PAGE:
FRANKFORT, KY — Kentucky reported 1,648 new COVID-19 cases Friday, as the state's vaccination rate remains at about 52% of the total state population.
In a tweet, Gov. Andy Beshear said Friday's report is the highest Kentucky has had since Feb. 19, when the state had 1,993 cases.
"Folks, please get vaccinated. It's our greatest tool to beat this virus and protect our people," the governor said.
Today we are reporting 1,648 new cases of COVID-19 in the commonwealth, the highest number of newly reported cases since Feb. 19, 2021 when we reported 1,993. Folks, please get vaccinated. It's our greatest tool to beat this virus and protect our people. https://t.co/8qrSMnTeMh pic.twitter.com/eAV8r4IHUx— Governor Andy Beshear (@GovAndyBeshear) July 30, 2021
On Monday, Beshear warned that the state's new cases and positivity rate have been on the incline because of the COVID-19 delta variant and because so many Kentuckians remain unvaccinated.
"At this point, we ought to virtually assume that anybody who tests positive for COVID has a delta variant, and therefore has, in the course of this pandemic, the most dangerous variant that we have seen. Again, new cases are being driven by the unvaccinated," Beshear said.
Because of the delta variant, Beshear has recommended universal masking inside schools for adults and children, whether they're vaccinated or not. The Centers for Disease Control and Prevention issued the same recommendation Tuesday.
On Wednesday, Beshear announced masks will be required for all employees and visitors inside state buildings, a move that has been met with some resistance from GOP officials who said they won't enforce the requirement in their offices.
The CDC says vaccinated individuals who live in areas with high or substantial virus transmission should wear masks in indoor, public spaces to maximize protection for themselves and avoid the possibility of spreading the virus to others.
Kentucky is officially back in the COVID-19 red zone Friday, with an overall incidence rate of 25.9 average daily cases per 100,000 people, based on cases reported over the past seven days. In the Local 6 area, Calloway, Graves and Marshall counties are in the red zone, indicating that the virus is spreading at a critical rate. Caldwell, Crittenden, Christian, McCracken and Lyon are in the orange zone, indicating that the virus is spreading at an accelerated rate.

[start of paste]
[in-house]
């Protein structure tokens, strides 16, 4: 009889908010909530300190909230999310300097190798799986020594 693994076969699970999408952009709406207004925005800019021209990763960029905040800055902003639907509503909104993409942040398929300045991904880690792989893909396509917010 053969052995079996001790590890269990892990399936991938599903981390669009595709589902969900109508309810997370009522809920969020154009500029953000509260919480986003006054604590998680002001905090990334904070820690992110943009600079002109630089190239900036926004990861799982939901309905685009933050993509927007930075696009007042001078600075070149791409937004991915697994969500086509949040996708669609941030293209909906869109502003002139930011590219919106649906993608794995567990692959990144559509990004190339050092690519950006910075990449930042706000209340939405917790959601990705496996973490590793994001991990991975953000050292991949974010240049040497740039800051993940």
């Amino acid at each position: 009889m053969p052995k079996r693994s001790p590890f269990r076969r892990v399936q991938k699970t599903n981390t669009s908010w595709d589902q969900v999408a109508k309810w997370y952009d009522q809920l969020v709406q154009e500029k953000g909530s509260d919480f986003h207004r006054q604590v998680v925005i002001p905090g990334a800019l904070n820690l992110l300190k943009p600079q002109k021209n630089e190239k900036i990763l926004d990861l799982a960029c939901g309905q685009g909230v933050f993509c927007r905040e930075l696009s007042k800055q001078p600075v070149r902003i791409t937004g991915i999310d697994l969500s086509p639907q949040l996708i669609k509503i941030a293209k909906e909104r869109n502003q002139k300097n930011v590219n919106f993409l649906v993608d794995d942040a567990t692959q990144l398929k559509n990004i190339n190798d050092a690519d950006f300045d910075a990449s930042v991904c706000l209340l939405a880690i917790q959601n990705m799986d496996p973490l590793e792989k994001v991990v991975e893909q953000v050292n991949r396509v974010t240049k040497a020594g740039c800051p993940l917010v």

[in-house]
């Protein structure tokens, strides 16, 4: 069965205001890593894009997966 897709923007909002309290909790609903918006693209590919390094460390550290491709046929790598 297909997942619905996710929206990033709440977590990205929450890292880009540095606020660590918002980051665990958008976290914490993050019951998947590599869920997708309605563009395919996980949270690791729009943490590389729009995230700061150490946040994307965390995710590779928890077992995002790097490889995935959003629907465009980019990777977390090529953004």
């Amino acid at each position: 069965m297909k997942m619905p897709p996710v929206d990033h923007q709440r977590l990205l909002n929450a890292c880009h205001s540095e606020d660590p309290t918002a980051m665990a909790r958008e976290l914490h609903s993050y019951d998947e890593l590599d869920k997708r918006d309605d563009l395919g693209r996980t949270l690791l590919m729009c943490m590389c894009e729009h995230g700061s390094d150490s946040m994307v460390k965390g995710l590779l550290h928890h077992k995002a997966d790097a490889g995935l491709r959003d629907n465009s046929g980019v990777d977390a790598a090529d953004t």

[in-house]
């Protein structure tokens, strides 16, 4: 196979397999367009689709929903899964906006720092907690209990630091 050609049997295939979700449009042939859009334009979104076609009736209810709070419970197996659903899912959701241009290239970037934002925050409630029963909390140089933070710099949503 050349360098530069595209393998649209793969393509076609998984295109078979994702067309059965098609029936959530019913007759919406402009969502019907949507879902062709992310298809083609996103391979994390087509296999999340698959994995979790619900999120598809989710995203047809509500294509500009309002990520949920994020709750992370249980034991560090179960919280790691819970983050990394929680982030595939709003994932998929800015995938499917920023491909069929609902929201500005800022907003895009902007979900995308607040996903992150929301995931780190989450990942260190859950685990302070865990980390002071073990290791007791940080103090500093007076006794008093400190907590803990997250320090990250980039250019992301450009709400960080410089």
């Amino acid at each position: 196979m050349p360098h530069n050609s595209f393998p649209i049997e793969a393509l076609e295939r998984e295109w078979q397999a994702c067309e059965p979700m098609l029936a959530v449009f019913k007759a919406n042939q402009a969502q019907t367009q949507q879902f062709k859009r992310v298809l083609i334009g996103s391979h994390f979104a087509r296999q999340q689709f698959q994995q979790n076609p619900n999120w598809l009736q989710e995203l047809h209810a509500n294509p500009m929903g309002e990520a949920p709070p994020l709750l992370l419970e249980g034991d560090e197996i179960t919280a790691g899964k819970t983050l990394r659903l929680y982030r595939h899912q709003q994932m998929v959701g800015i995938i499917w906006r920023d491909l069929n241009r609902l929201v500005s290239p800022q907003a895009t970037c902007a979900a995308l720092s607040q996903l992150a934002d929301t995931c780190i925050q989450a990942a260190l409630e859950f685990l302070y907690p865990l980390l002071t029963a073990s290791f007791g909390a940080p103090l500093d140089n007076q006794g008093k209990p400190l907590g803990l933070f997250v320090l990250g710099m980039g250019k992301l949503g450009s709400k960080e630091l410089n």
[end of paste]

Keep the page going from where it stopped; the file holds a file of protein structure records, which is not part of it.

Friday, 54 counties are in the red zone, up from 40 counties on Thursday.
While the COVID-19 vaccines approved in the United States are highly effective, no vaccine is 100% effective, which means breakthrough cases — while uncommon — are possible. The viral load an individual is exposed to also makes a difference, which is another problem the delta variant presents. On Monday, Kentucky Public Health Commissioner Dr. Steven Stack warned that the delta variant has viral loads 1,000 times higher than other COVID-19 variants. "That's not trivial. That's huge. We don't know what they'll do to people," Stack warned. "There's already anecdotal stories about younger people being a higher proportion of the hospitalizations."
The Kentucky Department for Public Health says 625 people in the state are currently hospitalized with the illness, including 195 in intensive care units and 85 on ventilators. Friday, Baptist Health Paducah announced it is suspending visitation in its emergency department, with limited exceptions, because it has seen "a steady increase" in COVID-19 patients going there for care.
Kentucky has had 482,599 known COVID-19 cases since testing began. The state has recorded 7,334 virus-related deaths, including seven new deaths reported Friday.